Always at the right place at the right time. Borrowed to the Bone. Chapter 13
January 25, 2013
The boys were gone when Buck got home. The burned truck was just one more reason to leave their mother and Buck behind and move back into Clark’s house. Ben Tom had already been planning a trip to recover his property from Clark’s storage building, anyway. And Clark’s truck sitting idle was more than Willy could bear. And he needed to check on Clark’s stash of stolen artwork.
Meager belongings in duffels their mother had fashioned out of scrap denim strapped over their shoulders, they walked along the highway, miles from Pleasant Grove. Traffic was meager during the wee hours and the boys gave up hope of thumbing a ride. They had decided to camp in the woods when they saw a yellow car parked on the side of the road just ahead of them. The driver lightly tapped the horn.
Willy eyed the vehicle suspiciously. “Damn, that’s a cab. Looks like the same one that took us home the other night. He’s following us around. Told you he was a pervert.”
Ben Tom was filled with a sense of relief. “He ain’t no pervert. Just can’t figure what he’s doing way out here in the middle of the night. Maybe somebody held him up and he’s hurt.”
He trotted to the car and put his head through the open passenger window. “You hurt?”
Moonlight revealed a smile. “Doing just fine. Just had a feeling you boys might be needing a ride again.”
Willie shook his head. “And you just happened to come along way out here in the middle of the night.”
“One of my AA buddies fell off the wagon. Had to get him home. I was at the end of my shift and ready to head home when I saw that pickup go up in smoke and Buck running after you boys.”
Ben Tom looked back down the road they had traveled at the mention of Buck. He had not considered that Buck might give chase in his mother’s car. “You know Buck?”
“As it happens, I do. Everybody within a hundred miles knows it’s healthy to know who Buck Blanton is. Fella could get himself hurt not knowing who to stay away from.”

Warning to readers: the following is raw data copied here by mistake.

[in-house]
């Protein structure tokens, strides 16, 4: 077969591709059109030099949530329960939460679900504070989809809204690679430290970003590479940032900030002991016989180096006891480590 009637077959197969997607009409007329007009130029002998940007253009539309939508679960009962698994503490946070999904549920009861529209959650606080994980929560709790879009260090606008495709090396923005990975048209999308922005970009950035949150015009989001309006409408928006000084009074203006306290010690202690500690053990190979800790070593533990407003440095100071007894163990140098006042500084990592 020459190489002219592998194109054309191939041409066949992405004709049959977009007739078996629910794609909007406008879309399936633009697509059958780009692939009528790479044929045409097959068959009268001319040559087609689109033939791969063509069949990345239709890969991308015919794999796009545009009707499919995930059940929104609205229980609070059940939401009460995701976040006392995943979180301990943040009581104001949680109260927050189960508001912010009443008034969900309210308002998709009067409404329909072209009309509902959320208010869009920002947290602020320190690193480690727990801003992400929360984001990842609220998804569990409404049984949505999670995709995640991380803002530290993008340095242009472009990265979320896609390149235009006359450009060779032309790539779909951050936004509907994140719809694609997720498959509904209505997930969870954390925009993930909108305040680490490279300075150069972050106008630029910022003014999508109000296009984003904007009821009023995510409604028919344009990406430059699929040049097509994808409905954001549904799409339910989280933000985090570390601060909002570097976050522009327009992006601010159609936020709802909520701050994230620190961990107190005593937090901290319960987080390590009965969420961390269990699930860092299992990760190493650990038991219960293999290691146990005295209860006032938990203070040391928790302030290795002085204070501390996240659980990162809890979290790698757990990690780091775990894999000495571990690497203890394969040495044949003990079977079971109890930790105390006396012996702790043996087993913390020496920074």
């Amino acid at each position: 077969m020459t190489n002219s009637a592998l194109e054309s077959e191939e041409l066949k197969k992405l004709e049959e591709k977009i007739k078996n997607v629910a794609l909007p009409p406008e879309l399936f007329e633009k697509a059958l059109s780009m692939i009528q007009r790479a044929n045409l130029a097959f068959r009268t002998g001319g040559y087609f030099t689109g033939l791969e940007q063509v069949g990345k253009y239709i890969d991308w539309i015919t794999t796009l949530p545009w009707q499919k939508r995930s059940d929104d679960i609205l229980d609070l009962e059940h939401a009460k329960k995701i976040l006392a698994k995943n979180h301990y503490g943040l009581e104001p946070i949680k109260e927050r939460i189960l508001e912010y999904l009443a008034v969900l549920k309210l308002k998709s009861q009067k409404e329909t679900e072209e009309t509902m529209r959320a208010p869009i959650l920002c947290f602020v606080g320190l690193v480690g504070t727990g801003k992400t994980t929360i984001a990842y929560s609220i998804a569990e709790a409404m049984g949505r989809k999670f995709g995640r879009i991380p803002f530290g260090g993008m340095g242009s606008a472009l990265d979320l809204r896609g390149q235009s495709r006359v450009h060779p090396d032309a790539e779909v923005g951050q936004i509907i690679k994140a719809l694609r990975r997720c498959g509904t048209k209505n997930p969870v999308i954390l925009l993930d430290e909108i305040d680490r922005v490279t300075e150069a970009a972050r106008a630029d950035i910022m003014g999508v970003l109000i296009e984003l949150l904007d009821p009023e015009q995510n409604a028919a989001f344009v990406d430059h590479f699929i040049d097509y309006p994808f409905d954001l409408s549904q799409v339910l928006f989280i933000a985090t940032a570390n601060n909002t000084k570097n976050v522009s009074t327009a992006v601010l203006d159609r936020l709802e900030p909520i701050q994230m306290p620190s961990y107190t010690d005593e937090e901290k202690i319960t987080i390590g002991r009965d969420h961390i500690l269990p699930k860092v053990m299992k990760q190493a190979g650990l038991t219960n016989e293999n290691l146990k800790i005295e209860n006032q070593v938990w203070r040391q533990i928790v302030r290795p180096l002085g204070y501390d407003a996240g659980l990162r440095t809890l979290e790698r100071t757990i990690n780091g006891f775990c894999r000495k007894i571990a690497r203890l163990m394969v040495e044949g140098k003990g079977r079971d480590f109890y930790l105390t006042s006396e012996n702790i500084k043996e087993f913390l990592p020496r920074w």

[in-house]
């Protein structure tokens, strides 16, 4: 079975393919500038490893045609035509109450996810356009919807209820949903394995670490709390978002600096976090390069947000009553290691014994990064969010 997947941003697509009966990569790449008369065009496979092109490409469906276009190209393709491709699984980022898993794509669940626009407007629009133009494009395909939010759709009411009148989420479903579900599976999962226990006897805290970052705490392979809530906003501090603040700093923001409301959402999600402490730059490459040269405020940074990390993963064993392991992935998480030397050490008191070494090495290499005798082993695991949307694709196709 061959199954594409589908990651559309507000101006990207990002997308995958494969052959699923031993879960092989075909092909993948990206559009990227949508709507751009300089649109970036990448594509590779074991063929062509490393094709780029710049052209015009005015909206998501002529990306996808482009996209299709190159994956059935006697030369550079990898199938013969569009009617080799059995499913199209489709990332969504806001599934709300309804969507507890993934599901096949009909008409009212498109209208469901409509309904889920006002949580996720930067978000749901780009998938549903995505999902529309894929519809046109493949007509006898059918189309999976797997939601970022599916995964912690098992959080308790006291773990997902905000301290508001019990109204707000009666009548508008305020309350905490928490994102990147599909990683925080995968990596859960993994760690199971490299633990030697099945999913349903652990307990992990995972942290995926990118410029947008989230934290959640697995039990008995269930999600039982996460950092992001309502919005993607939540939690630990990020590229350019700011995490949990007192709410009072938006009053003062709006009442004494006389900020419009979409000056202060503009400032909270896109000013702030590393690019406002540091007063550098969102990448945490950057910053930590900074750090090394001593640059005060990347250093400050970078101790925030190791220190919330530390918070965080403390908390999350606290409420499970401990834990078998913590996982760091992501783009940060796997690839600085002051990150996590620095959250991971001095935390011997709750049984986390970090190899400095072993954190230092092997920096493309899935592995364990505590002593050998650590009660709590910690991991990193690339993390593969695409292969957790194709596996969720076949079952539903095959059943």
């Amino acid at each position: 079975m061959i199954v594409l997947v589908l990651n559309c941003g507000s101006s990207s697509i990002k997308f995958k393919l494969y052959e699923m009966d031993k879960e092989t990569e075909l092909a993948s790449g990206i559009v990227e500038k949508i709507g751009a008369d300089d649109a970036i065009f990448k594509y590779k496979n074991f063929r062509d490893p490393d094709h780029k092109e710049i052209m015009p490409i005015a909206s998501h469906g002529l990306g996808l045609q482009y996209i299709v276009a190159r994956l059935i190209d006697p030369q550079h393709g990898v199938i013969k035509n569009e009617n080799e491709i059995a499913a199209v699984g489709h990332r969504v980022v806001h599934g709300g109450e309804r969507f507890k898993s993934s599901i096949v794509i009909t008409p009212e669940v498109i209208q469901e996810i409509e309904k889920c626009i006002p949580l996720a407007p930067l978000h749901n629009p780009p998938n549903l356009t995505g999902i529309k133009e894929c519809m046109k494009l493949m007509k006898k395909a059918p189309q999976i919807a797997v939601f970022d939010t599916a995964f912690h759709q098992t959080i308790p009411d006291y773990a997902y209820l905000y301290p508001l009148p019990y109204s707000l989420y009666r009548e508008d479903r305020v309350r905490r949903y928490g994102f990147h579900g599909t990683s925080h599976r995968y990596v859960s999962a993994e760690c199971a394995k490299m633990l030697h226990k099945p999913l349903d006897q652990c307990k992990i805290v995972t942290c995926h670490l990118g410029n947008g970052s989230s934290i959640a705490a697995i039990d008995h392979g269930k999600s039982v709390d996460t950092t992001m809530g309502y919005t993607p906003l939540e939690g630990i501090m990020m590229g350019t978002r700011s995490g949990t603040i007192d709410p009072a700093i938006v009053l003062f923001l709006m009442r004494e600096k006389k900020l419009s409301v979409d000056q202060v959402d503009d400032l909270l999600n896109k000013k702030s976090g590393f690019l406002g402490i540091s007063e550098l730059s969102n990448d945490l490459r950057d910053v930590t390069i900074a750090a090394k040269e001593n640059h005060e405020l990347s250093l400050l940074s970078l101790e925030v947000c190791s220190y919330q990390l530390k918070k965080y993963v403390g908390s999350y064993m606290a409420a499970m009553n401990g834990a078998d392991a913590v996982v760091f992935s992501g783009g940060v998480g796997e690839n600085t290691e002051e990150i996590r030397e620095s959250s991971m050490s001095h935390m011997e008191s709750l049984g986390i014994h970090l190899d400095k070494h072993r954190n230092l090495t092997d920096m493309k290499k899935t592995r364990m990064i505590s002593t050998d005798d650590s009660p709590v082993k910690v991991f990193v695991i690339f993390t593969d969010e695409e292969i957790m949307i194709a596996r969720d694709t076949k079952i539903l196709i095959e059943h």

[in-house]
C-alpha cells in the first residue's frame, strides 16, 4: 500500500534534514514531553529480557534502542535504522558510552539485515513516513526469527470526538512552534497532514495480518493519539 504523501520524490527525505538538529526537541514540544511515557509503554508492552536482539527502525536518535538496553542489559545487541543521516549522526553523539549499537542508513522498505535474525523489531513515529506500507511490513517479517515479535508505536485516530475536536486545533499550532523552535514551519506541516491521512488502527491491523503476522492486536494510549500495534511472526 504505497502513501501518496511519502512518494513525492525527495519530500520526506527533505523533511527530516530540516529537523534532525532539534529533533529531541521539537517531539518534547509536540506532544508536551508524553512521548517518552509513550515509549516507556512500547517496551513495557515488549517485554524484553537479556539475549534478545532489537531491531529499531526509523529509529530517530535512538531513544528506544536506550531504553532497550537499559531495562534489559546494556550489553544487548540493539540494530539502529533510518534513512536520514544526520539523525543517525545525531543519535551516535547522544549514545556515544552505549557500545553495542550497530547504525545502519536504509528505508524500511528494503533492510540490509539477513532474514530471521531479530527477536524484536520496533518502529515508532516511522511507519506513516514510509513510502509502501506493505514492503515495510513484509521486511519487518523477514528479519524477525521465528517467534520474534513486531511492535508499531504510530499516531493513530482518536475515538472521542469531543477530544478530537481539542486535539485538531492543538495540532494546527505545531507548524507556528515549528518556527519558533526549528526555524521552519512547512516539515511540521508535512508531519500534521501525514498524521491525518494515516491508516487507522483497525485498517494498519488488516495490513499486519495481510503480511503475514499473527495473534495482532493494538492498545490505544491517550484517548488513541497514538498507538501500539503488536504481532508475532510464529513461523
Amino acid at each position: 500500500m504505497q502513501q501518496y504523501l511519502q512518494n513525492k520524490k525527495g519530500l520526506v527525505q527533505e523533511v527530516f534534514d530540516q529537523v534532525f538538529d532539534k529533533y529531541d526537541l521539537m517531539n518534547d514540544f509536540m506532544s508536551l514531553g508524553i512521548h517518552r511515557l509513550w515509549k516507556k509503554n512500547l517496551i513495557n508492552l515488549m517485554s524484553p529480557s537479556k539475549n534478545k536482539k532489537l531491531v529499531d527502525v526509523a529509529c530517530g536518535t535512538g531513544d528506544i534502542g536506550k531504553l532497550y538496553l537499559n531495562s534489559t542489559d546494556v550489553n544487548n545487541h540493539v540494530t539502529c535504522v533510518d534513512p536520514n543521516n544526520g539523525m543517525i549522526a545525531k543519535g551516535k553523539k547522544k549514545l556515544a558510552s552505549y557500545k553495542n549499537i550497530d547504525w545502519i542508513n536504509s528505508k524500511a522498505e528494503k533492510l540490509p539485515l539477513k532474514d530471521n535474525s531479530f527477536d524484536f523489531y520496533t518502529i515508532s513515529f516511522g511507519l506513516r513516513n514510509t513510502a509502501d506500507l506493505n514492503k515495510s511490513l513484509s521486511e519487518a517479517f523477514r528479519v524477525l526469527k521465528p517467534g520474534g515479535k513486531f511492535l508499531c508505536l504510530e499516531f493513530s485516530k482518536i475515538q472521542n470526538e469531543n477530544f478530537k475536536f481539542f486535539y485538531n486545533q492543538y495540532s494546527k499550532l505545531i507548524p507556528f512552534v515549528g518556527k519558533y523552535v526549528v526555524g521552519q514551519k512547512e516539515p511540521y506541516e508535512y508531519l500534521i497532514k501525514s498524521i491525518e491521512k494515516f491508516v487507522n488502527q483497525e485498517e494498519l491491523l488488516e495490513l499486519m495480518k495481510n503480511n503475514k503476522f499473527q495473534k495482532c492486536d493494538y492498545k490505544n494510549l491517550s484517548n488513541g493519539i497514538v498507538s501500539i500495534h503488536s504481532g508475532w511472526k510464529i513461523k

“You going back to Pleasant Grove?”
“I am. Hop in.”
Clark’s house was dark and there was a foreclosure sign in the front yard when they parked out front. The cabbie pointed at the sign. “I tried to rent this place when Clark went away on his little vacation, but the bank just wants to unload it. Buying it right now wouldn’t work for me.”
Ben Tom thought of his antique collection in the building out back. “We know where the spare key is. We can camp out here tonight and then figure something tomorrow.”
The cabbie shook his head. “Not a good idea. Bank will call the cops sure as the devil. Besides, I know the lights and water are off. I know a place where you can spend the night.”
But Willy was already out of the cab. Ben Tom stepped out and leaned back through the window. “I have some things to check on here. We’ll sleep a little and figure something tomorrow. We’re much obliged to you for helping us again. You seem to show up just when we need you.”
The cabbie nodded and smiled, waited until Ben Tom opened the door to the house, then cranked the cab and drove away. They tried the light switch and water faucets to no avail. The house had been ransacked, and most of Clark’s belongings taken. Ben Tom found Clark’s burglary flashlight in its usual hiding place taped underneath the commode tank, walked directly to the back yard, and opened the padlock on the little storage building. His spirits sank when the light revealed that the building was totally empty. Years of collecting gone.
The boys walked to their father’s rented duplex the next morning. Purcell seemed rather pleased that they had run away from Buck, but he still had no room. Hel tried to get the utilities turned back on at Clark’s house, but only the bank could do that, and they were unwilling.
Willy remembered the trailer house near Terrell where Clark had stashed his art treasures. A little work might make it livable. No reason for Ben Tom to ever know about the cellar or what was in it. Ben Tom had to do a little carburetor work, but Clark’s old pickup finally hummed. They threw their meager belongings inside and drove out toward Terrell.
Ben Tom took a long look inside the gutted trailer, bouncing on the unsteady floor. “How come Clark showed you this place and not me?”
“I came out here with him sometimes when he used it to stash loot until he could fence it. He knew you might turn him in.”
“I might be able to fix this place up, but we both need jobs and we don’t know anybody to work for out here. Dad said he might get us on a construction crew if we can manage to get ourselves back and forth to work.
They headed back to Clark’s house to camp another night. A few blocks away from Clark’s, Ben Tom leaned out the window and told Willy to stop. The cab sat in the driveway in front of a lighted garage that had been converted to some type of shop. Next to the garage-shop, a car covered with a tarp occupied a single car carport.
Chapters of the serial are published on Friday.
You can learn more about Borrowed to the Bone and other titles by Jim H. Ainsworth on his Amazon Author Page.